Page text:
Influence of phosphorus on arbuscular mycorrhizal mediated pathways of soil carbon storage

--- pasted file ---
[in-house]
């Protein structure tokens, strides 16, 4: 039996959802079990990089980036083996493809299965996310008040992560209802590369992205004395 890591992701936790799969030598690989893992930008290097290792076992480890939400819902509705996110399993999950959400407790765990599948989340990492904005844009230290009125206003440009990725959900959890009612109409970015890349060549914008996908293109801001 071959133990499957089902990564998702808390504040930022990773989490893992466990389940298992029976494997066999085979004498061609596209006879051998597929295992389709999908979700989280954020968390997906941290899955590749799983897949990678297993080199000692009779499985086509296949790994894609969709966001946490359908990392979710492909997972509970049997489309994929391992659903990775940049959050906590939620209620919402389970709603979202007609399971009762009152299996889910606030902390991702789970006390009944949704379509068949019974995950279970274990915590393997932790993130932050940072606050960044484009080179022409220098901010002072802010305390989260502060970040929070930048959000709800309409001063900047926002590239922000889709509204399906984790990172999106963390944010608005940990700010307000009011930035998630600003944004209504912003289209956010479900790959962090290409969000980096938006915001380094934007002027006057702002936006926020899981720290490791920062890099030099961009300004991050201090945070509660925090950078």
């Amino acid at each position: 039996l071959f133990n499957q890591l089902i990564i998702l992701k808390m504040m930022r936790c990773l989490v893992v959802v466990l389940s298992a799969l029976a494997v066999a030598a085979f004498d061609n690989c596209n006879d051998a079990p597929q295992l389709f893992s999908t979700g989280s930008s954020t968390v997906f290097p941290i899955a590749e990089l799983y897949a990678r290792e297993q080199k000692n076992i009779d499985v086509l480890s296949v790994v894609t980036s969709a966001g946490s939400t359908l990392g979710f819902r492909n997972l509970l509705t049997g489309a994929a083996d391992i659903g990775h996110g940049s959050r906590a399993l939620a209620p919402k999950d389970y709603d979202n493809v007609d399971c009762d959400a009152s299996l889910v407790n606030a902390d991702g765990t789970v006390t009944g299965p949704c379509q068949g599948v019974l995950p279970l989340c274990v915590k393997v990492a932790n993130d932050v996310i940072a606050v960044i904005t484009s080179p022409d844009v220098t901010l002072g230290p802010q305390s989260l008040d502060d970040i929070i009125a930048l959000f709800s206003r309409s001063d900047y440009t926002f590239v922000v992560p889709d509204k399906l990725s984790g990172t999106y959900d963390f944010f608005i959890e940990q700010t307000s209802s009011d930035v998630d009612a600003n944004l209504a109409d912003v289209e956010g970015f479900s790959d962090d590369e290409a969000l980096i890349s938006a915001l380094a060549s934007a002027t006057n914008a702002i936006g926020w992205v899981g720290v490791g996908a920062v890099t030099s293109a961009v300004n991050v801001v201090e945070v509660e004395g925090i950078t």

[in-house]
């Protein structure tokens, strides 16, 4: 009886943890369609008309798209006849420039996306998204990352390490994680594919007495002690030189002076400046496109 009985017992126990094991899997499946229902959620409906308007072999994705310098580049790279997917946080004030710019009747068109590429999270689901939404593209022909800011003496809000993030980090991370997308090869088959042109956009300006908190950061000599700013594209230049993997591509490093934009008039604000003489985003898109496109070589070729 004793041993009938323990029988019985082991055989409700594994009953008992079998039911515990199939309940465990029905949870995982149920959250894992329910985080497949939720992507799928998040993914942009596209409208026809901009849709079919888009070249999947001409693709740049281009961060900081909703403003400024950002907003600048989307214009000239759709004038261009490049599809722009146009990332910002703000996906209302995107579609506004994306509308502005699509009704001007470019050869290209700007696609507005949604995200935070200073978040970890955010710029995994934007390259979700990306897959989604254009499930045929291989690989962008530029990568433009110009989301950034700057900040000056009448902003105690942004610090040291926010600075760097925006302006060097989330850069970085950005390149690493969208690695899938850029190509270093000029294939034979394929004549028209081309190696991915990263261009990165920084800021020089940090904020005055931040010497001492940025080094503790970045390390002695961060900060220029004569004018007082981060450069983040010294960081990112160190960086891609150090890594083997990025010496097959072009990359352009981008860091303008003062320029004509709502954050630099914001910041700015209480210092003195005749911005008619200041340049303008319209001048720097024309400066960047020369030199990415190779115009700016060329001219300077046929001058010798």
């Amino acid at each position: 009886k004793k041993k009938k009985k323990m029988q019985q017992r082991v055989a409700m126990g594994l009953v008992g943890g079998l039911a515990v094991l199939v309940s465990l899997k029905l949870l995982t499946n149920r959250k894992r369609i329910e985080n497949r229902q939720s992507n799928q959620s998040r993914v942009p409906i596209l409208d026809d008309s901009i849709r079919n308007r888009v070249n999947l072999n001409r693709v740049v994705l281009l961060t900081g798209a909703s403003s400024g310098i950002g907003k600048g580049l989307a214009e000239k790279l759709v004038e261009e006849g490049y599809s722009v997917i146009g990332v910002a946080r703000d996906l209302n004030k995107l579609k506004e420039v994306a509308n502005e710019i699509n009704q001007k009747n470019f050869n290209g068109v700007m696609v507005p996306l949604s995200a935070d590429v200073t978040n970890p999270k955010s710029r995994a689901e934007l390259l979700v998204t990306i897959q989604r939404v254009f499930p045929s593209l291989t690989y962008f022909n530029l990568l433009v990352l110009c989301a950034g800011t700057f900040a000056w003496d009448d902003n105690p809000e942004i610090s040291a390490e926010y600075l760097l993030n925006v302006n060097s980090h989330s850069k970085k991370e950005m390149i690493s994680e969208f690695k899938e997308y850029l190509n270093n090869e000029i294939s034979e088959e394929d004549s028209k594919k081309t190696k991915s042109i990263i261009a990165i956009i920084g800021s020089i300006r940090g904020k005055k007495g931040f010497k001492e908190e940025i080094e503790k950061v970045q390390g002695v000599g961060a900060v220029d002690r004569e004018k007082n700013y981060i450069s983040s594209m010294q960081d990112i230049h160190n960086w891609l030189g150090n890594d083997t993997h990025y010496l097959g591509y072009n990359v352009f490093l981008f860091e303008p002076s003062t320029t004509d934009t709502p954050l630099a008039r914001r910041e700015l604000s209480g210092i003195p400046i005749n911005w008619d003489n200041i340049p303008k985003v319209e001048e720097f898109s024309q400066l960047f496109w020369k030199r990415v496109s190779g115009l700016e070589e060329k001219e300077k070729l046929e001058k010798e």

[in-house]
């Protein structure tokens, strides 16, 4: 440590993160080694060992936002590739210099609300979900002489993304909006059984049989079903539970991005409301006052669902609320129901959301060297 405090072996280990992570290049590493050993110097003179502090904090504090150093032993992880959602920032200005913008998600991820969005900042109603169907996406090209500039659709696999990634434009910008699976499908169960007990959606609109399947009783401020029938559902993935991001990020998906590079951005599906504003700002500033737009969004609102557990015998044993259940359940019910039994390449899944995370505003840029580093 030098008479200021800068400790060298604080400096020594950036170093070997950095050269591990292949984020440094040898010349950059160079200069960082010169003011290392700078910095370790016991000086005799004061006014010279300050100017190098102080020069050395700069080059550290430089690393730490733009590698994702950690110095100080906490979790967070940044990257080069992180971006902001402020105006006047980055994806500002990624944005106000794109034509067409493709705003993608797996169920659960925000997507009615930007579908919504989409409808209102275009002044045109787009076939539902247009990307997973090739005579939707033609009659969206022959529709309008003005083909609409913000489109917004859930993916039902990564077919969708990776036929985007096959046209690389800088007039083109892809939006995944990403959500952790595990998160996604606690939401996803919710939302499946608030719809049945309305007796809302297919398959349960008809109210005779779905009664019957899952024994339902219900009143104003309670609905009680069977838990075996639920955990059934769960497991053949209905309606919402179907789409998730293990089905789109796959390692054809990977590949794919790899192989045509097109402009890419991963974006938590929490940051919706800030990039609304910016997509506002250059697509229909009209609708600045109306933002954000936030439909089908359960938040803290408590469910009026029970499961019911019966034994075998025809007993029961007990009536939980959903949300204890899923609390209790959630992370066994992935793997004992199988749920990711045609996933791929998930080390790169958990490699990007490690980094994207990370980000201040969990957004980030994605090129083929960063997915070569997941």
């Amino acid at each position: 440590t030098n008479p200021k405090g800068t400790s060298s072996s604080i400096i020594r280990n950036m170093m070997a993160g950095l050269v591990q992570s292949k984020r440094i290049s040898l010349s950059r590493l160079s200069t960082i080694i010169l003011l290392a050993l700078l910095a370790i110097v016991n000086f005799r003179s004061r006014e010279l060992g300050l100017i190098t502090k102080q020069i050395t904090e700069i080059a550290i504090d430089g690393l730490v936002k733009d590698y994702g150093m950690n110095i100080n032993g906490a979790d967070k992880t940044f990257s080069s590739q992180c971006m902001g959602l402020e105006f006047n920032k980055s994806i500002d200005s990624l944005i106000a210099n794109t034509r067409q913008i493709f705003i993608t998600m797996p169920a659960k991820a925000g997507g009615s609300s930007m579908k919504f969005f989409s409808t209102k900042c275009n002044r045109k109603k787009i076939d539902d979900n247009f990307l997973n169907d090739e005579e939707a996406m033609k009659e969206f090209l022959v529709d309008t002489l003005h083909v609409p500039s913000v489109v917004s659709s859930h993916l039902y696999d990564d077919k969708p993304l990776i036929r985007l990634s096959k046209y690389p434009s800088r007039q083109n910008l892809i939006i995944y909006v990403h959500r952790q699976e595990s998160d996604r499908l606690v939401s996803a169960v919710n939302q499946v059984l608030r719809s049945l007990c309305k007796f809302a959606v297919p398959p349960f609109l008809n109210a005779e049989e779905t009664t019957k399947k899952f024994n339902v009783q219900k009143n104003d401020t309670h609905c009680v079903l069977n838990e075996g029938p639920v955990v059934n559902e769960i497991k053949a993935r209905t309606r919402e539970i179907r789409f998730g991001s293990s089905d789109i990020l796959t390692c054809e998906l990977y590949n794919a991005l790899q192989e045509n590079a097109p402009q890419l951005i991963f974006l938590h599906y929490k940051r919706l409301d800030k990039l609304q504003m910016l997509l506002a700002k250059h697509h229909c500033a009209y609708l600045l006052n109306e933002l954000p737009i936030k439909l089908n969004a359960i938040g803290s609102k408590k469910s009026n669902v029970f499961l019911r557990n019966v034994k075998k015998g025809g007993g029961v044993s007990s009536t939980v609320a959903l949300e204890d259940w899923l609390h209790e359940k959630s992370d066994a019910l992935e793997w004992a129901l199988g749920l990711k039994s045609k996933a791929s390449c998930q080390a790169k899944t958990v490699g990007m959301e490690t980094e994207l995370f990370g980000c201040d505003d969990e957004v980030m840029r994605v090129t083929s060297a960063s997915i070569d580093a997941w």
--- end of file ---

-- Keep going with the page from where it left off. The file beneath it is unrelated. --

Arbuscular mycorrhizal (AM) fungi contribute to soil organic carbon storage in restored grasslands by increasing carbon flow into soil and, potentially, through glomalin-related soil protein (GRSP) production. However, increased soil phosphorus can disrupt the AM-plant mutualism, resulting in a shift to a less mutualistic AM fungal community. The objective of this study was to determine whether variation in phosphorous among restored prairies altered the mutualistic quality of AM fungi and other soil microbes and impacted the AM-mediated soil carbon storage pathway. Variation in soil phosphorus among restored prairies did not explain differences in GRSP or standing soil organic carbon stocks. Plant biomass and nutrient content increased as P content at the site of inoculum source increased despite reduced arbuscule colonization. Additionally, AM fungi were not necessary for GRSP production. My study suggests that elevated phosphorous in restored grasslands does not necessarily inhibit AM fungal mediated mechanisms of soil carbon storage.